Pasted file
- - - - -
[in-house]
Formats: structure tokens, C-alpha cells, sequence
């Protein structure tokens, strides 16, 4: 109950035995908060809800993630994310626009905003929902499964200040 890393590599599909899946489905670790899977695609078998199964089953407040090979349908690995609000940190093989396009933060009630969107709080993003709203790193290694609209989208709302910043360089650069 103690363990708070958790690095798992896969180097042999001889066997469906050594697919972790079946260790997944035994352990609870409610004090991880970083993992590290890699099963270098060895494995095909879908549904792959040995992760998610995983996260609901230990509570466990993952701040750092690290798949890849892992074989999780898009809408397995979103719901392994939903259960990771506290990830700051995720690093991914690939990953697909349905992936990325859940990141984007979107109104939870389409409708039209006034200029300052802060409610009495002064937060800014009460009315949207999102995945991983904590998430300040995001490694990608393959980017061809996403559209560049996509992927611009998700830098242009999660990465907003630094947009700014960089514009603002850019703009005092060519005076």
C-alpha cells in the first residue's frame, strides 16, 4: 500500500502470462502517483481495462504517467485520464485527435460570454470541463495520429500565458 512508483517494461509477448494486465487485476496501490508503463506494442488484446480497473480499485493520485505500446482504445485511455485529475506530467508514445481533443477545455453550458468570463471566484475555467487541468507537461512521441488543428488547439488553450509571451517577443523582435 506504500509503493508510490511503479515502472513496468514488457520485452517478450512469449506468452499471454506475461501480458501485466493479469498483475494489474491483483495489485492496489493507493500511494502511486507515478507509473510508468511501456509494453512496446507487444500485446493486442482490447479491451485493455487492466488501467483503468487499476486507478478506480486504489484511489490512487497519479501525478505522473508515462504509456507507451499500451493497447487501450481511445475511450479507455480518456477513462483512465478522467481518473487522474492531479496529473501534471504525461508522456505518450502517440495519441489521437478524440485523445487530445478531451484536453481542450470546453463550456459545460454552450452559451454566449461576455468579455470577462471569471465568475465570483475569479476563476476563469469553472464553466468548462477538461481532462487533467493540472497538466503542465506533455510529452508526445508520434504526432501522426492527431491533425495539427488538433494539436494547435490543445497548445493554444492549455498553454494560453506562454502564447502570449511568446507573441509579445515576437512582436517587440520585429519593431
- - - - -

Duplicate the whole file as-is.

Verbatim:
[in-house]
Formats: structure tokens, C-alpha cells, sequence
């Protein structure tokens, strides 16, 4: 109950035995908060809800993630994310626009905003929902499964200040 890393590599599909899946489905670790899977695609078998199964089953407040090979349908690995609000940190093989396009933060009630969107709080993003709203790193290694609209989208709302910043360089650069 103690363990708070958790690095798992896969180097042999001889066997469906050594697919972790079946260790997944035994352990609870409610004090991880970083993992590290890699099963270098060895494995095909879908549904792959040995992760998610995983996260609901230990509570466990993952701040750092690290798949890849892992074989999780898009809408397995979103719901392994939903259960990771506290990830700051995720690093991914690939990953697909349905992936990325859940990141984007979107109104939870389409409708039209006034200029300052802060409610009495002064937060800014009460009315949207999102995945991983904590998430300040995001490694990608393959980017061809996403559209560049996509992927611009998700830098242009999660990465907003630094947009700014960089514009603002850019703009005092060519005076």
C-alpha cells in the first residue's frame, strides 16, 4: 500500500502470462502517483481495462504517467485520464485527435460570454470541463495520429500565458 512508483517494461509477448494486465487485476496501490508503463506494442488484446480497473480499485493520485505500446482504445485511455485529475506530467508514445481533443477545455453550458468570463471566484475555467487541468507537461512521441488543428488547439488553450509571451517577443523582435 506504500509503493508510490511503479515502472513496468514488457520485452517478450512469449506468452499471454506475461501480458501485466493479469498483475494489474491483483495489485492496489493507493500511494502511486507515478507509473510508468511501456509494453512496446507487444500485446493486442482490447479491451485493455487492466488501467483503468487499476486507478478506480486504489484511489490512487497519479501525478505522473508515462504509456507507451499500451493497447487501450481511445475511450479507455480518456477513462483512465478522467481518473487522474492531479496529473501534471504525461508522456505518450502517440495519441489521437478524440485523445487530445478531451484536453481542450470546453463550456459545460454552450452559451454566449461576455468579455470577462471569471465568475465570483475569479476563476476563469469553472464553466468548462477538461481532462487533467493540472497538466503542465506533455510529452508526445508520434504526432501522426492527431491533425495539427488538433494539436494547435490543445497548445493554444492549455498553454494560453506562454502564447502570449511568446507573441509579445515576437512582436517587440520585429519593431